A Unique Voice

Probably the most well-known dynamic translation is The Message, a translation written by Eugene Peterson.  While it is more a paraphrase than a translation, The Message gives us Scripture in late-20th-Century English.

The Voice, also a dynamic translation, sits somewhere between The Message and thought-for-thought translations, like the New Living Translation.  A group of 120 individuals were involved in translating the original texts into The Voice.  Initially, a group of about 80 pastors, artists, musicians, writers and poets translated the Bible into literary/readable manuscript and then gave it to a group of 40 Biblical scholars.  Members of the translation team came from a cross-section of modern, orthodox Christianity, representing a healthy diversity of denominational backgrounds.

They wanted to have both intellectual rigor in translating from the original languages along with an artistic eye to assist modern readers in accessing Scripture.  This meant that they would have to make some choices, some of which contained no small measure of controversy.

Probably the most discussed choice they made was with the word “Christ” – a transliteration of the Greek word Christos, which was, itself, a translation of the Hebrew word for “Messiah”, which also meant “Anointed One”.   The translators of The Voice chose to translate this word, instead of transliterating it, as “the Anointed One”, or – when referring to Jesus’ role – as “The Anointed One, the Coming King”.  I remember a friend of mine who thought that “Christ” was Jesus’ last name (and that his parents were Jesus and Mary Christ), and this mistake is not uncommon.  The translators of The Voice sought to prevent this problem, as well, bringing cries of pain from the expected quarters of ODM-land.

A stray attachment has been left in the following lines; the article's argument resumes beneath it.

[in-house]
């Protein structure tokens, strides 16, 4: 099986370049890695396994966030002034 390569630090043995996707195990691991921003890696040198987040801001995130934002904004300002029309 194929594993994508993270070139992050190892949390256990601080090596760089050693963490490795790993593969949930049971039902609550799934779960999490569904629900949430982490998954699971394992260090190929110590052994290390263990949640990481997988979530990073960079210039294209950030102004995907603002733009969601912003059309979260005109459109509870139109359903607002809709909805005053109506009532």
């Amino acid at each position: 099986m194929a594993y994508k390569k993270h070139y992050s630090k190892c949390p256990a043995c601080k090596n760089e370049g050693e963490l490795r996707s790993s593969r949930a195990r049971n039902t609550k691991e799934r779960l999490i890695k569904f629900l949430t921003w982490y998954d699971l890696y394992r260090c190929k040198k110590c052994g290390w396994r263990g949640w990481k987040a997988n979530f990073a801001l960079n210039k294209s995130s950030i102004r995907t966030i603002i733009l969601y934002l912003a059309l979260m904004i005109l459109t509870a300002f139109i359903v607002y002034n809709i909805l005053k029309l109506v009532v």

Even so, this seems like a good choice.

Probably one of my favorite aspects of The Voice is that the translators chose to differentiate between the direct translation and the paraphrase by italicizing the paraphrased words.  In many cases, as well, the paraphrase pulls in referenced facts from earlier in Scripture (to remind the reader what the writer is referring back to) or to call out something that is foreshadowing later events.

Another feature of The Voice is that it is written in “screenplay” format, where speakers are called out in highlighted text (as if in a screenplay), which is very helpful in many of the conversation-heavy portions of Scripture.

In Conclusion